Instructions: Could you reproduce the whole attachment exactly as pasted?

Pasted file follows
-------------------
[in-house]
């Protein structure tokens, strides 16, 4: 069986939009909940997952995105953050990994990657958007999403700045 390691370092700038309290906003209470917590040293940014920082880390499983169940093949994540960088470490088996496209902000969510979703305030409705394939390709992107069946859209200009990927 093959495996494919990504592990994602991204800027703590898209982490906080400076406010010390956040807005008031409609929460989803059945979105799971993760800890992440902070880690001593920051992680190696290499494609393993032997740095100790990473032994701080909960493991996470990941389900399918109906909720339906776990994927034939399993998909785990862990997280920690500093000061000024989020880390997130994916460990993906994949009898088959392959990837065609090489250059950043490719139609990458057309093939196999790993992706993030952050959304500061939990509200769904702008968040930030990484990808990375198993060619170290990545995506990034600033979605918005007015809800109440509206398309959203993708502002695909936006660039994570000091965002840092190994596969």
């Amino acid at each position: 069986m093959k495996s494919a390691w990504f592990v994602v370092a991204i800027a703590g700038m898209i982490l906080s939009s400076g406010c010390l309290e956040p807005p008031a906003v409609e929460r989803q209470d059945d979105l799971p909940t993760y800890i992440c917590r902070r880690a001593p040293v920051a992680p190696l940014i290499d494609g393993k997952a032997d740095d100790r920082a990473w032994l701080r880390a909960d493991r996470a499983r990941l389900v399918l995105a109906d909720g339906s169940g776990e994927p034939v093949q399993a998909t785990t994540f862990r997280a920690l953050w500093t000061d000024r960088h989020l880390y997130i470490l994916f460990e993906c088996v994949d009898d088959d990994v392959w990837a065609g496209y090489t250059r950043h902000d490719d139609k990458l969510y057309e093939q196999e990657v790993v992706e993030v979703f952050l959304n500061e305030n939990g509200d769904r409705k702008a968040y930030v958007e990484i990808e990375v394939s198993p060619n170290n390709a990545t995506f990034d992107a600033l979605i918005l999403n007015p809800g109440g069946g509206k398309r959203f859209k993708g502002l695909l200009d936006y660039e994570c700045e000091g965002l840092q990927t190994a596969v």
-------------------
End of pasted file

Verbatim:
[in-house]
């Protein structure tokens, strides 16, 4: 069986939009909940997952995105953050990994990657958007999403700045 390691370092700038309290906003209470917590040293940014920082880390499983169940093949994540960088470490088996496209902000969510979703305030409705394939390709992107069946859209200009990927 093959495996494919990504592990994602991204800027703590898209982490906080400076406010010390956040807005008031409609929460989803059945979105799971993760800890992440902070880690001593920051992680190696290499494609393993032997740095100790990473032994701080909960493991996470990941389900399918109906909720339906776990994927034939399993998909785990862990997280920690500093000061000024989020880390997130994916460990993906994949009898088959392959990837065609090489250059950043490719139609990458057309093939196999790993992706993030952050959304500061939990509200769904702008968040930030990484990808990375198993060619170290990545995506990034600033979605918005007015809800109440509206398309959203993708502002695909936006660039994570000091965002840092190994596969």
């Amino acid at each position: 069986m093959k495996s494919a390691w990504f592990v994602v370092a991204i800027a703590g700038m898209i982490l906080s939009s400076g406010c010390l309290e956040p807005p008031a906003v409609e929460r989803q209470d059945d979105l799971p909940t993760y800890i992440c917590r902070r880690a001593p040293v920051a992680p190696l940014i290499d494609g393993k997952a032997d740095d100790r920082a990473w032994l701080r880390a909960d493991r996470a499983r990941l389900v399918l995105a109906d909720g339906s169940g776990e994927p034939v093949q399993a998909t785990t994540f862990r997280a920690l953050w500093t000061d000024r960088h989020l880390y997130i470490l994916f460990e993906c088996v994949d009898d088959d990994v392959w990837a065609g496209y090489t250059r950043h902000d490719d139609k990458l969510y057309e093939q196999e990657v790993v992706e993030v979703f952050l959304n500061e305030n939990g509200d769904r409705k702008a968040y930030v958007e990484i990808e990375v394939s198993p060619n170290n390709a990545t995506f990034d992107a600033l979605i918005l999403n007015p809800g109440g069946g509206k398309r959203f859209k993708g502002l695909l200009d936006y660039e994570c700045e000091g965002l840092q990927t190994a596969v």